Digital Manners: My Fiancée Wants More Attention on Facebook

Navigating the intersection of etiquette and technology.
Jan. 31 2012 10:47 AM

Offline Lover (Transcript)

Help! My fiancée demands that I show her more attention online.

Emily Yoffe:  Hey honey, did you see that video I tweeted of the skateboarding cat? It was so adorable, wasn’t it?

Farhad Manjoo:  I’m Slate’s technology columnist, Farhad Manjoo.

Emily:  I’m Emily Yoffe, Slate’s Dear Prudence advice columnist. And this is Manners for the Digital Age.

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Farhad:  Today’s question is from a guy who doesn’t care to communicate electronically with his lady love. He writes, “Dear Farhad and Emily, my fiancée complains that I post on friends’ Facebook walls, reply to their Google+ posts and reply to their tweets frequently, but that I never interact with her online, except to post or tag a picture of the two of us. I say that since I see or speak to her every day, I don’t need to communicate with her digitally and that I prefer to reserve social media for communication with far-flung friends or acquaintances. Plus, I don’t want to get all mushy on my page. That seems like icky PDA and I’d rather keep my smushy talk private. Who is right here?” Signed, Offline Lover.

So, Emily, what do you post on your husband’s Facebook page?

Emily:  Well, I post things like “Can you get off YouPorn and empty the dishwasher, please?” No. We do not post anything on each other’s Facebook pages. I was going to say we barely speak to each other. We don’t. We speak to each other all the time in person. We’re old and old-fashioned.

I think this woman should reserve her complaints for some really substantial issues that are going to be coming up, like what china pattern to pick and whether to have mauve or puce as their wedding colors. They’re living together enough.

Farhad:  I agree with you on this. If you’re seeing someone every day, you don’t need to communicate with them online. She does sound a little needy. The only distinction I draw is you shouldn’t try to hide your fiancée or wife on Facebook. If it seems like he’s going deliberately out of his way to avoid her online in some kind of fishy way, she should be worried. But he doesn’t sound like he’s doing that, because he’s tagging a picture of the two of them.

It sounds like she just wants to be acknowledged all the time. It sounds needy.

Emily:  This is the kind of thing that you need to keep in mind as you’re heading toward your marriage. How much attention and affirmation does this person need and how do you accommodate each other? I absolutely agree. People are using their social media all the time to have alternative lives and flirtations, etc.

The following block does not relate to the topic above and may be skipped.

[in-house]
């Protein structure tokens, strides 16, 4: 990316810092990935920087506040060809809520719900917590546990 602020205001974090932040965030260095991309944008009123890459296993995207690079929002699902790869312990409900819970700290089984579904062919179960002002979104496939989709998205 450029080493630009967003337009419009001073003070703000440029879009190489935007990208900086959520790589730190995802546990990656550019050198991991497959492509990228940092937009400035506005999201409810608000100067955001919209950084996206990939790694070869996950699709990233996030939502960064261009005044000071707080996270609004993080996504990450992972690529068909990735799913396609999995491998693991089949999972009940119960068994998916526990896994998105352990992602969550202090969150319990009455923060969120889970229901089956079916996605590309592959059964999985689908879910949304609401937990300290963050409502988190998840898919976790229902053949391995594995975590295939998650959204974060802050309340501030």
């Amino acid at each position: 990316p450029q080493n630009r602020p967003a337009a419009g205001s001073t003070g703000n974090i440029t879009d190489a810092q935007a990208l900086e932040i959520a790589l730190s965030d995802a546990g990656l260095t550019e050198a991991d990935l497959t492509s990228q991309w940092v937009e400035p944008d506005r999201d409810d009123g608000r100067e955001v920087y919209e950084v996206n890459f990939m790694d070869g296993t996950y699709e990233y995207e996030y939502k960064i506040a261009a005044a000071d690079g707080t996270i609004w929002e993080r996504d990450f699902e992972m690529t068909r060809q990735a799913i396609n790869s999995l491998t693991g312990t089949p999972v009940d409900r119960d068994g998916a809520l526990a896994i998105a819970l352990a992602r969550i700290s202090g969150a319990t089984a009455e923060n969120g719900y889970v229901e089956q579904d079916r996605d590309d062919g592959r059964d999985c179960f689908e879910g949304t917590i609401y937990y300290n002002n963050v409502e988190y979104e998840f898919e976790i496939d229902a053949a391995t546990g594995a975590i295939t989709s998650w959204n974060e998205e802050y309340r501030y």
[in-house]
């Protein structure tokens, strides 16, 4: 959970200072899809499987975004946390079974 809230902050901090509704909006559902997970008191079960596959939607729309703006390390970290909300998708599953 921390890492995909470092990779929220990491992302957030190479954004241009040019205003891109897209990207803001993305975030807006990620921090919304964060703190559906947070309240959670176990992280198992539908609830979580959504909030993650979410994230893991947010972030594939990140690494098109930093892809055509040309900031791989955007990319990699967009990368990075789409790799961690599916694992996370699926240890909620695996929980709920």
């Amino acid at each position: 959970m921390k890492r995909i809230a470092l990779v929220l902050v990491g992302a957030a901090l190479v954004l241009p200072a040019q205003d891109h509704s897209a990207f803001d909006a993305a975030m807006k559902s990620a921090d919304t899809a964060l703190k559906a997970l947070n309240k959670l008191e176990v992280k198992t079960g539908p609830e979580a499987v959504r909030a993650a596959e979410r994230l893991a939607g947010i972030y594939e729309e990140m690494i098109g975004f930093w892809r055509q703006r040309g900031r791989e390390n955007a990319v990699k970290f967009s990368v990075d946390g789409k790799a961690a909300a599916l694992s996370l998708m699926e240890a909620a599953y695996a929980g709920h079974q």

But all this seems – at least from the letter – completely open. He is tagging her. She just wants a stream of online commentary to her. I don’t know. Is she jealous that he’s investing time in these far-flung people? She needs to get wrapped up in something more substantial.

Farhad:  In my relationship, I take it to be more important that I’m speaking with my wife in person, and that’s a greater sign that she is interested in me than if she goes on my Facebook wall and presses “like” on everything that I post. It’s not a high-signal connection. I don’t really care what she says on my Facebook wall. My wife and I rarely post on each other’s Facebook pages or do anything else on social media.

Emily:  So even though you’ve got 100 million friends, Farhad, she’s not paying any attention to what you’re doing on your Facebook page?

Farhad:  Right. That’s part of the reason. On Facebook, she gets lost among a whole bunch of other people that I connect with. We’ve often said on the show that people should consider their Facebook profiles and other social media as being public. And in public, you don’t really interact with your loved ones very intimately for a reason. It seems weird to other people. It seems, as this guy says, like icky PDA. You reserve that for more private moments.

Emily:  I totally agree. Occasionally, my sister will post something on my Facebook page as, “Oh, I like this or that that you wrote.” I always think since we have the same last name and Yoffe is fairly unusual, people are really going to think this is an objective person liking this. Fortunately, she doesn’t write, “God, I hated that.”

Isn’t the pleasure of these intimate relationships that they just happen in real time, not so exclusively through digital means so you don’t have to be worrying about your Digital Manners – you just have to be worrying about the quality of your face-to-face interactions?

Farhad:  Yes, I totally agree with that.

Emily:  Our bottom line is she needs to have some friends who comment on how cute her skateboarding cat is, etc. and leave her fiancé alone, especially if she wants to have a long, happy marriage with him.

Farhad:  Right. Leave the smushy talk for private time.

Emily: Send us your questions about shifting etiquette in the online age. Our address is digitalmanners@slate.com

Farhad:  You can also join our Facebook page where we carry on the conversation throughout the week.  Go to www.Facebook.com/digitalmanners.

Emily:  And we’ll talk to you next time on Manners for the Digital Age.

Farhad Manjoo is a technology columnist for the New York Times and the author of True Enough.

Emily Yoffe is a regular Slate contributor. She writes the Dear Prudence column. 

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